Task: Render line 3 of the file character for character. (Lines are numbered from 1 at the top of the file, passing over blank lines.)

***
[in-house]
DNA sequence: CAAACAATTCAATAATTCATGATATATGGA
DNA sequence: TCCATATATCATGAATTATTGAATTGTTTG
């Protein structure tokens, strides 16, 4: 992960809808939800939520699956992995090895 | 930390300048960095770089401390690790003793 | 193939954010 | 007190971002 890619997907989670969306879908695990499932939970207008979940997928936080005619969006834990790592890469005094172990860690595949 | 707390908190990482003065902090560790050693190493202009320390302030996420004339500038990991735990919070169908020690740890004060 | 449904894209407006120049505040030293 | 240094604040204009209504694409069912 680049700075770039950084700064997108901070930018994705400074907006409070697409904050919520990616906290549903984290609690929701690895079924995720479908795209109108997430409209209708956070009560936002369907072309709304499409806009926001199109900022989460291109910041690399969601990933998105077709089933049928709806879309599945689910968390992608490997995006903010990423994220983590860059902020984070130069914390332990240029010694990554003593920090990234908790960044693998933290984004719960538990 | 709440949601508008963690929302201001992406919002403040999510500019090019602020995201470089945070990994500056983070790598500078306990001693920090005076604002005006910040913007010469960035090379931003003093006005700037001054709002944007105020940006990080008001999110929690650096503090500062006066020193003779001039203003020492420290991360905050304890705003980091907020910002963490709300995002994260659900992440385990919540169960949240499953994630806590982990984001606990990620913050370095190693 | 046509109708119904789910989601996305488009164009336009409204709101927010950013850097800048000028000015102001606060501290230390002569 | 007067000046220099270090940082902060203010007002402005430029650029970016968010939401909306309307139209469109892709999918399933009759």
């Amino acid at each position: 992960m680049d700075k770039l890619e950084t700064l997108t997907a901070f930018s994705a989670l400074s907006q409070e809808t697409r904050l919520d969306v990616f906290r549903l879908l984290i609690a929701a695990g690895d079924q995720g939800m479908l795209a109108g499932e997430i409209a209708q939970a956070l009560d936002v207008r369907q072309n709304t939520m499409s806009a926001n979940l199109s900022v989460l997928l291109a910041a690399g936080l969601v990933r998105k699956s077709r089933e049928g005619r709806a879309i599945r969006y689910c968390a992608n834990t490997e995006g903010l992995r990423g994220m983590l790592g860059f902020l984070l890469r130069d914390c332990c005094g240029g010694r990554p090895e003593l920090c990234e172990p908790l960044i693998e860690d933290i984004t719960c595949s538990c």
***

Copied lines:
DNA sequence: TCCATATATCATGAATTATTGAATTGTTTG